Dec 1, 1975

Myoplasmic impedance of the barnacle muscle fiber

Canadian Journal of Physiology and Pharmacology
J P Caillé


Myoplasmic impedance was measured on a barnacle (Balanus nubilus) single muscle fiber that was placed in a cylindrical cavity to limit the volume and prevent the hydration of the myoplasm. At both ends of the cavity, the myoplasm was in direct contact with an electrolyte solution. When equilibrium with the external medium was reached, the myoplasmic impedance was measured at 10 degrees C with an impedance bridge at 1000 Hz. The results indicated that the myoplasmic impedance of the muscle fiber is mainly resistive. Treating the myoplasm as a suspension of small conductive particles, we deduced the specific conductivity of the contractile filaments kf and their volume fraction rho (kf = 2.78 X 10(-3) omega-1cm-1, and rho = 0.48). The experimental technique permits an estimate of the specific myoplasmic conductivity in vivo (6.27 X 10(-3) omega-1cm-1). Finally, a decrease in the pH of the external solution from 10.1 to 4.0 lowered the myoplasmic conductivity by 16%. This may be considered as indirect evidence that the conductivity of the contractile filaments is associated with the protein counter-ions, since Hinke et al. (1973. Ann. N.Y. Acad. Sci. 204, 274-296.) reported evidence that a lowering of pH decreases the number of co...Continue Reading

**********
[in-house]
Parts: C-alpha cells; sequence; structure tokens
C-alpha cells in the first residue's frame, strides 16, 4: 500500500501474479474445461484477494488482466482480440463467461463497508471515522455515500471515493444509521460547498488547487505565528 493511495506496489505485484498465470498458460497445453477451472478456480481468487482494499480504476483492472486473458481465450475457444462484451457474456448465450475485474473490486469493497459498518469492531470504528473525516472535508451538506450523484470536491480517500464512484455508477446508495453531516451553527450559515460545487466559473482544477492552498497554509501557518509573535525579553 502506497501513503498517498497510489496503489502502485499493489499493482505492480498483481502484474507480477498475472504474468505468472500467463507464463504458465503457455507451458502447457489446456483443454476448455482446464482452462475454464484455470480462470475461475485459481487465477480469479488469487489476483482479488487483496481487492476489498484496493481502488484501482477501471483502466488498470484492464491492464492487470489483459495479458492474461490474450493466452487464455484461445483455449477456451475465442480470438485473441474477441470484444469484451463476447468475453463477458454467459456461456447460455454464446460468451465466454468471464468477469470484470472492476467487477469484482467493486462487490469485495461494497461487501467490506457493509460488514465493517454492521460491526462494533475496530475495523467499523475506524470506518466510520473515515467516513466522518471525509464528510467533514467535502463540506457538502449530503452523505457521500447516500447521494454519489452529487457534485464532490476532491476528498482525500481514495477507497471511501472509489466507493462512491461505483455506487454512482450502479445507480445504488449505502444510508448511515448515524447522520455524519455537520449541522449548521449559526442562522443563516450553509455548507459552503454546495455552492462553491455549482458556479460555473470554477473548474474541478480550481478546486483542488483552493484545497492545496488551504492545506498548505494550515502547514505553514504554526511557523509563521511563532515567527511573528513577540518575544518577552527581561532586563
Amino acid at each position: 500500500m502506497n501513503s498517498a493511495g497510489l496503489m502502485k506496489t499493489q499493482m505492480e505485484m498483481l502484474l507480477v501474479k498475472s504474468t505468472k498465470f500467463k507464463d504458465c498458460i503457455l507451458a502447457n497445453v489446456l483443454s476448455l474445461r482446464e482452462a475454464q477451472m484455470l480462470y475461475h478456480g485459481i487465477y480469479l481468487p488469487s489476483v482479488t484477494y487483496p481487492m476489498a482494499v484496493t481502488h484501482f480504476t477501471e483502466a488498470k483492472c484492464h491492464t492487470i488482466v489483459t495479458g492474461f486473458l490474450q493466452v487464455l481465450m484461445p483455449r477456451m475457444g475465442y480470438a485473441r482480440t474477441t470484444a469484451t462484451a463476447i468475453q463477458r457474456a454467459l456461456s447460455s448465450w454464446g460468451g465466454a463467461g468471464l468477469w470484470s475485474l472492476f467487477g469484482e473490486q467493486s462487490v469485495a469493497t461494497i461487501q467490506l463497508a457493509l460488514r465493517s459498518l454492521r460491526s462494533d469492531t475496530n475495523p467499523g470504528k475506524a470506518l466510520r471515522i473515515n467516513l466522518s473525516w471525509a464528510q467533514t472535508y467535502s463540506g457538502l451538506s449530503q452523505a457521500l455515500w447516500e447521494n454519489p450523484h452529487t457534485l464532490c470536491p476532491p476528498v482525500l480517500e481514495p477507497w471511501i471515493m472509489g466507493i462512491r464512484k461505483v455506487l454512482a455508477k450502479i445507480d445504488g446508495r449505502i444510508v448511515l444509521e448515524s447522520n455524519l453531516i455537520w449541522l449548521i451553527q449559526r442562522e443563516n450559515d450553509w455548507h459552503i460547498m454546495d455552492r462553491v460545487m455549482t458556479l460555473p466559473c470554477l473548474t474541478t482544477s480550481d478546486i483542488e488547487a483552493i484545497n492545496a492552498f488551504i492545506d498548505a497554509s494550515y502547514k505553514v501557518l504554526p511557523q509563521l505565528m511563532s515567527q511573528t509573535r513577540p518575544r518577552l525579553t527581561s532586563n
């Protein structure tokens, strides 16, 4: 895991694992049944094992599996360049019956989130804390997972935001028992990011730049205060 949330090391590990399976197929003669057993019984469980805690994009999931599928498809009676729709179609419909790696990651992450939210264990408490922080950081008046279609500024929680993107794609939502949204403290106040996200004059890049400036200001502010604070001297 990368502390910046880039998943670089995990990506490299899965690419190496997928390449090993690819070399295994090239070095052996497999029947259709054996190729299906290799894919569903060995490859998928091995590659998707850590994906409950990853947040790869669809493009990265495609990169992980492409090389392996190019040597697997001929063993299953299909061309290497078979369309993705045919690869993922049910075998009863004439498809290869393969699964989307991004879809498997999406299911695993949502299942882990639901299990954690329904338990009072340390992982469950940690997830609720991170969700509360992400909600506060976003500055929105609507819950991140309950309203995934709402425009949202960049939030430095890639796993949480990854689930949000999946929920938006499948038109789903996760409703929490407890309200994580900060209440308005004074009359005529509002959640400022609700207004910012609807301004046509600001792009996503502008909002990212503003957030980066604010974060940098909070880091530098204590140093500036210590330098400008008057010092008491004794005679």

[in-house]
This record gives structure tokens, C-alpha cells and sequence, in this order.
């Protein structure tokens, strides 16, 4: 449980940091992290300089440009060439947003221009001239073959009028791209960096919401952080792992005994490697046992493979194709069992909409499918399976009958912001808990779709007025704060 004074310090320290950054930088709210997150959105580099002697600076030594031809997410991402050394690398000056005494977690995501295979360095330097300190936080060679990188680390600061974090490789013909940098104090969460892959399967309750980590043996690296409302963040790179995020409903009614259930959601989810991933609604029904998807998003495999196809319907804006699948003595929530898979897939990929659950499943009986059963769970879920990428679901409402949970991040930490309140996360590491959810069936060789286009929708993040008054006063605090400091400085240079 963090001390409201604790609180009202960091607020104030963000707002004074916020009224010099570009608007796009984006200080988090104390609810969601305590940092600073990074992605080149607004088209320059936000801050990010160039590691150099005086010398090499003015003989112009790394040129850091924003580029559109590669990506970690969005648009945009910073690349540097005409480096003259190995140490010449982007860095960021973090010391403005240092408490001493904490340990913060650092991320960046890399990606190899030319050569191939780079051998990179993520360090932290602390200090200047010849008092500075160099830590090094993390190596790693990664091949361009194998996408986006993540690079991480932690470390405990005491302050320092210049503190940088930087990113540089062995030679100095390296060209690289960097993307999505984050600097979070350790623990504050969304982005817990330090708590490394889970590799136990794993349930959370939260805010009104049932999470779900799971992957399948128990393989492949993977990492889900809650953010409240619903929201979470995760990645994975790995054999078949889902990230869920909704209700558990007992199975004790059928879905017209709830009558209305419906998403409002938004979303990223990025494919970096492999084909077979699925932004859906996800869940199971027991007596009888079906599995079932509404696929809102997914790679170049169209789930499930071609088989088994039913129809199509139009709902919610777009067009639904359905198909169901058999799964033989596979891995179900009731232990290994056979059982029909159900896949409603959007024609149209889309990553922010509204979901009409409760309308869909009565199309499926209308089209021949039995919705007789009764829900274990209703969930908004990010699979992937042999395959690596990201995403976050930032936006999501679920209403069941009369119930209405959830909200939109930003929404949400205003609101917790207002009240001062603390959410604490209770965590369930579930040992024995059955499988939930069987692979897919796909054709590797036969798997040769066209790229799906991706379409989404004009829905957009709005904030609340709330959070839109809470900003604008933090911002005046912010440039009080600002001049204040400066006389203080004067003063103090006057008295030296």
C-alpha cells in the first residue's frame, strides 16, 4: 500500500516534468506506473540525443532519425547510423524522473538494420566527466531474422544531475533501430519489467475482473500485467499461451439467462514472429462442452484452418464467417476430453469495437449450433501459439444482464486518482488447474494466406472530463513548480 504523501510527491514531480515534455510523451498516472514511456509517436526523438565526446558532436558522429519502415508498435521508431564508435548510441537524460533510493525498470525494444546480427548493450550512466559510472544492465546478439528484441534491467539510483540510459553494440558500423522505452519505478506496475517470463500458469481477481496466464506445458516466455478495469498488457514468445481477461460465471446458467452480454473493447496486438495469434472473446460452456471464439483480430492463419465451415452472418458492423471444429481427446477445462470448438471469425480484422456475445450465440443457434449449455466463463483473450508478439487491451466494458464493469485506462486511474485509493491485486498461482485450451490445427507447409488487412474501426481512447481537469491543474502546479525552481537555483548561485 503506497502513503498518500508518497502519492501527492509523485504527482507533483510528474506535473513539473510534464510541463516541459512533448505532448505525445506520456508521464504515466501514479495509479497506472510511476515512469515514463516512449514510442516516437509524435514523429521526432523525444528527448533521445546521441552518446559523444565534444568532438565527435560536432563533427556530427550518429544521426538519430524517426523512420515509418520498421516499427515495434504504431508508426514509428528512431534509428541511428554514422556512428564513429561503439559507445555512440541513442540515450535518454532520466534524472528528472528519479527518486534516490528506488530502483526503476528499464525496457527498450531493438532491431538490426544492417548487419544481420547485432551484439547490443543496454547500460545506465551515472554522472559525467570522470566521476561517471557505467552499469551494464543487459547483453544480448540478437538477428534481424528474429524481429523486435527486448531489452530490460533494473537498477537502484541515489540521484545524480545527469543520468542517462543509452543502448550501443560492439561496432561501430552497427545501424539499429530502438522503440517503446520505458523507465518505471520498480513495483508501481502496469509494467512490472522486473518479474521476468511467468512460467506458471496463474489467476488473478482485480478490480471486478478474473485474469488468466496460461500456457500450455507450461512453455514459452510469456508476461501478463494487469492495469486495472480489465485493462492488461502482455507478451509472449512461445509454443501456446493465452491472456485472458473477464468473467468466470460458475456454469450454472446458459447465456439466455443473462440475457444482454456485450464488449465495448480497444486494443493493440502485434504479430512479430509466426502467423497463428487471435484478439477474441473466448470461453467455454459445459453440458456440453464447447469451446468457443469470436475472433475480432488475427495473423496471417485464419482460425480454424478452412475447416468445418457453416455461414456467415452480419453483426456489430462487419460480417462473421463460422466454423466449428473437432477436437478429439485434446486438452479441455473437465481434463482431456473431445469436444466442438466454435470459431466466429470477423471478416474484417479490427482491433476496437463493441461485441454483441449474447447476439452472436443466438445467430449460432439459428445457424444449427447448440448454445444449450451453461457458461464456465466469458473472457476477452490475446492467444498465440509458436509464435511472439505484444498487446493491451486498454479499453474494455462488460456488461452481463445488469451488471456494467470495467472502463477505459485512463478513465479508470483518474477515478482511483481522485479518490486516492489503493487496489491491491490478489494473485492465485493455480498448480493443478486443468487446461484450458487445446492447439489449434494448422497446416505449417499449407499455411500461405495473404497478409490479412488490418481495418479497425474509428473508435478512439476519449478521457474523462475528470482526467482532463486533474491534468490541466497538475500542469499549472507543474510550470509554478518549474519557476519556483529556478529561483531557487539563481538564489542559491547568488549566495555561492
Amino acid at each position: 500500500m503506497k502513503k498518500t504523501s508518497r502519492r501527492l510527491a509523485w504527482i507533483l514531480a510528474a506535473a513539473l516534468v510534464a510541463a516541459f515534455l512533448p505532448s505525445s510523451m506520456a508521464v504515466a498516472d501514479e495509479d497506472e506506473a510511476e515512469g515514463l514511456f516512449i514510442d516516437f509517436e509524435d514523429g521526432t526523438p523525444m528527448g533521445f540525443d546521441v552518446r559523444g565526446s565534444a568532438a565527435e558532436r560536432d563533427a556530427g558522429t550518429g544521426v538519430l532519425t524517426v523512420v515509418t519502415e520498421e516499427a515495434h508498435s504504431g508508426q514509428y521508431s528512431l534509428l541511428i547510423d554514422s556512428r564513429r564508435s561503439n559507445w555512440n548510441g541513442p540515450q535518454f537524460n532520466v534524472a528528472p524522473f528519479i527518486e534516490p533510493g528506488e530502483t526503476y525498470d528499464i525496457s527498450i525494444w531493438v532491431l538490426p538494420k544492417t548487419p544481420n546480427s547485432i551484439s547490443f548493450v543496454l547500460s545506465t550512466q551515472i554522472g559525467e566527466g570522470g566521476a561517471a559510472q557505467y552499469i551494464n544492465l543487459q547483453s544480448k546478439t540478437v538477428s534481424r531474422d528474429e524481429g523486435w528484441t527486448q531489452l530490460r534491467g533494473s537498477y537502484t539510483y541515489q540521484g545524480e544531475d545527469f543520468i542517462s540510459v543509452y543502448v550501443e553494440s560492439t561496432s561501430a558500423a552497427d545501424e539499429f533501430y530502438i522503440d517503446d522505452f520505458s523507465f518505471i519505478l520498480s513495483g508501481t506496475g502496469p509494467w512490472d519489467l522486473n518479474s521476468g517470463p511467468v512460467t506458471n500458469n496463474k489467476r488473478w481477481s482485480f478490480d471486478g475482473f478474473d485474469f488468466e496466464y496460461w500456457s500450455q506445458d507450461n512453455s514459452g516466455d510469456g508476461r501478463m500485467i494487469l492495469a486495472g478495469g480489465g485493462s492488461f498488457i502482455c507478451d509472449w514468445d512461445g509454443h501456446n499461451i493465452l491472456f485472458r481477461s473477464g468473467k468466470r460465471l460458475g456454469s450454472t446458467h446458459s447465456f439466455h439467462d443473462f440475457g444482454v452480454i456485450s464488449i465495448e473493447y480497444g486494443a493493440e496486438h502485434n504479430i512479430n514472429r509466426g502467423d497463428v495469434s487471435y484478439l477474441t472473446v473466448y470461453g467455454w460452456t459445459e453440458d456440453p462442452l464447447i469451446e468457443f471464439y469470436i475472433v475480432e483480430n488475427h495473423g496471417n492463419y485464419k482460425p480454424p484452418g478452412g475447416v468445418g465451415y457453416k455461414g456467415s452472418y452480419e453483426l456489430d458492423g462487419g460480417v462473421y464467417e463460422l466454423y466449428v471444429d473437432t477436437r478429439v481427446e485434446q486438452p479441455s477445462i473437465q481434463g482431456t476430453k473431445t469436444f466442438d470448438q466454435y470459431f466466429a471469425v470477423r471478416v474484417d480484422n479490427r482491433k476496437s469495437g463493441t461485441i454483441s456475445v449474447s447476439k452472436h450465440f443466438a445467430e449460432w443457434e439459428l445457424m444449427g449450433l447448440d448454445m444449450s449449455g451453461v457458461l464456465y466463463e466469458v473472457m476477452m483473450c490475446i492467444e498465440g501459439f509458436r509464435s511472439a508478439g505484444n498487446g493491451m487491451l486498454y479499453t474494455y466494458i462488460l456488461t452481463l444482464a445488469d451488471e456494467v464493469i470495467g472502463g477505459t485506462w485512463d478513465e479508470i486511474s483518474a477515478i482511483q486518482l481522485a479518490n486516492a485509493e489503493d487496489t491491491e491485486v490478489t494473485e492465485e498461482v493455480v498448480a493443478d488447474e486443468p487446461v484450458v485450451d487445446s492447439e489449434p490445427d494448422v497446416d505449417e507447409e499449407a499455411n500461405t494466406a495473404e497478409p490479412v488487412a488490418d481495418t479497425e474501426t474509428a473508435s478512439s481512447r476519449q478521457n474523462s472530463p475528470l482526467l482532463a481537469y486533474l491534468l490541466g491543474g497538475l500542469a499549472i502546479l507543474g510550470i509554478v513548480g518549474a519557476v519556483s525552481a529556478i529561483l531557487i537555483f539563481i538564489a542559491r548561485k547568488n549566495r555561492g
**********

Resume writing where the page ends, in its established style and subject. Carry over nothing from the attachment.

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Mentioned in this Paper

Activated T Cell Autonomous Cell Death
Electric Impedance
Oral electrolyte solution
Body Cavities
Balanus nubilus
Dental Caries
Muscle Fibers

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